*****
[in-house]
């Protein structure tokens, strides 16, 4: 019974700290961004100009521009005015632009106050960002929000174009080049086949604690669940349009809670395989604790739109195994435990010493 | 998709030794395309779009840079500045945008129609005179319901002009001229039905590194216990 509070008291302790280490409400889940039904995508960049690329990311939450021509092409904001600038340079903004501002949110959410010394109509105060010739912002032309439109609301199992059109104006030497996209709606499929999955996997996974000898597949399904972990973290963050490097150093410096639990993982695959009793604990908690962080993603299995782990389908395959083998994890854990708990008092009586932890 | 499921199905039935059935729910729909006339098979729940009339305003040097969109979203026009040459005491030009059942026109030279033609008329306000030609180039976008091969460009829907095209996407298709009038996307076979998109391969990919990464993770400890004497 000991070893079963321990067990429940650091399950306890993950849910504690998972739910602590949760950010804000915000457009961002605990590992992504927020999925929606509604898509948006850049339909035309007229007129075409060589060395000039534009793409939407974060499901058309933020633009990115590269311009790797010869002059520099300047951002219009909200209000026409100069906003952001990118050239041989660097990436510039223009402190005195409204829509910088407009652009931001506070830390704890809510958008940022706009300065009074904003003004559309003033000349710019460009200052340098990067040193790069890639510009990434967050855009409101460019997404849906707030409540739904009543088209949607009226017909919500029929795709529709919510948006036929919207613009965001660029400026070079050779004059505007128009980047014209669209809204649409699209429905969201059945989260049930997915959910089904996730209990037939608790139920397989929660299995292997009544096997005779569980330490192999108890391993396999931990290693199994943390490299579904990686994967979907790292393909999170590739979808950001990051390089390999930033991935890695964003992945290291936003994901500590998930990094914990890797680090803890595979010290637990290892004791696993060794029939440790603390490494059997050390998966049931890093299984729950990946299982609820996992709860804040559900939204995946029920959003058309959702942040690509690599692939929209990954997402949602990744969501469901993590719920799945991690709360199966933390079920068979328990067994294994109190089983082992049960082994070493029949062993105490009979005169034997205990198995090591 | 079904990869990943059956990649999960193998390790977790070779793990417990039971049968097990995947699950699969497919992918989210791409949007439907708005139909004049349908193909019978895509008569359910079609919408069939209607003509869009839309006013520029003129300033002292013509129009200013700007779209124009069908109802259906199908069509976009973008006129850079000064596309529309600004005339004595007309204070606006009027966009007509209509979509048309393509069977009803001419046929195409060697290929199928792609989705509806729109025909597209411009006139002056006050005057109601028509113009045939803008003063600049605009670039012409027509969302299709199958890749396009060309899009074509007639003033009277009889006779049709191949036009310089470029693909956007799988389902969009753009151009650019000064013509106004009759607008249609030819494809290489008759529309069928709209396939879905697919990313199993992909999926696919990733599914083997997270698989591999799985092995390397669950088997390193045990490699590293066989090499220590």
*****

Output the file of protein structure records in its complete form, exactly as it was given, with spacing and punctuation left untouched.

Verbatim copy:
[in-house]
């Protein structure tokens, strides 16, 4: 019974700290961004100009521009005015632009106050960002929000174009080049086949604690669940349009809670395989604790739109195994435990010493 | 998709030794395309779009840079500045945008129609005179319901002009001229039905590194216990 509070008291302790280490409400889940039904995508960049690329990311939450021509092409904001600038340079903004501002949110959410010394109509105060010739912002032309439109609301199992059109104006030497996209709606499929999955996997996974000898597949399904972990973290963050490097150093410096639990993982695959009793604990908690962080993603299995782990389908395959083998994890854990708990008092009586932890 | 499921199905039935059935729910729909006339098979729940009339305003040097969109979203026009040459005491030009059942026109030279033609008329306000030609180039976008091969460009829907095209996407298709009038996307076979998109391969990919990464993770400890004497 000991070893079963321990067990429940650091399950306890993950849910504690998972739910602590949760950010804000915000457009961002605990590992992504927020999925929606509604898509948006850049339909035309007229007129075409060589060395000039534009793409939407974060499901058309933020633009990115590269311009790797010869002059520099300047951002219009909200209000026409100069906003952001990118050239041989660097990436510039223009402190005195409204829509910088407009652009931001506070830390704890809510958008940022706009300065009074904003003004559309003033000349710019460009200052340098990067040193790069890639510009990434967050855009409101460019997404849906707030409540739904009543088209949607009226017909919500029929795709529709919510948006036929919207613009965001660029400026070079050779004059505007128009980047014209669209809204649409699209429905969201059945989260049930997915959910089904996730209990037939608790139920397989929660299995292997009544096997005779569980330490192999108890391993396999931990290693199994943390490299579904990686994967979907790292393909999170590739979808950001990051390089390999930033991935890695964003992945290291936003994901500590998930990094914990890797680090803890595979010290637990290892004791696993060794029939440790603390490494059997050390998966049931890093299984729950990946299982609820996992709860804040559900939204995946029920959003058309959702942040690509690599692939929209990954997402949602990744969501469901993590719920799945991690709360199966933390079920068979328990067994294994109190089983082992049960082994070493029949062993105490009979005169034997205990198995090591 | 079904990869990943059956990649999960193998390790977790070779793990417990039971049968097990995947699950699969497919992918989210791409949007439907708005139909004049349908193909019978895509008569359910079609919408069939209607003509869009839309006013520029003129300033002292013509129009200013700007779209124009069908109802259906199908069509976009973008006129850079000064596309529309600004005339004595007309204070606006009027966009007509209509979509048309393509069977009803001419046929195409060697290929199928792609989705509806729109025909597209411009006139002056006050005057109601028509113009045939803008003063600049605009670039012409027509969302299709199958890749396009060309899009074509007639003033009277009889006779049709191949036009310089470029693909956007799988389902969009753009151009650019000064013509106004009759607008249609030819494809290489008759529309069928709209396939879905697919990313199993992909999926696919990733599914083997997270698989591999799985092995390397669950088997390193045990490699590293066989090499220590």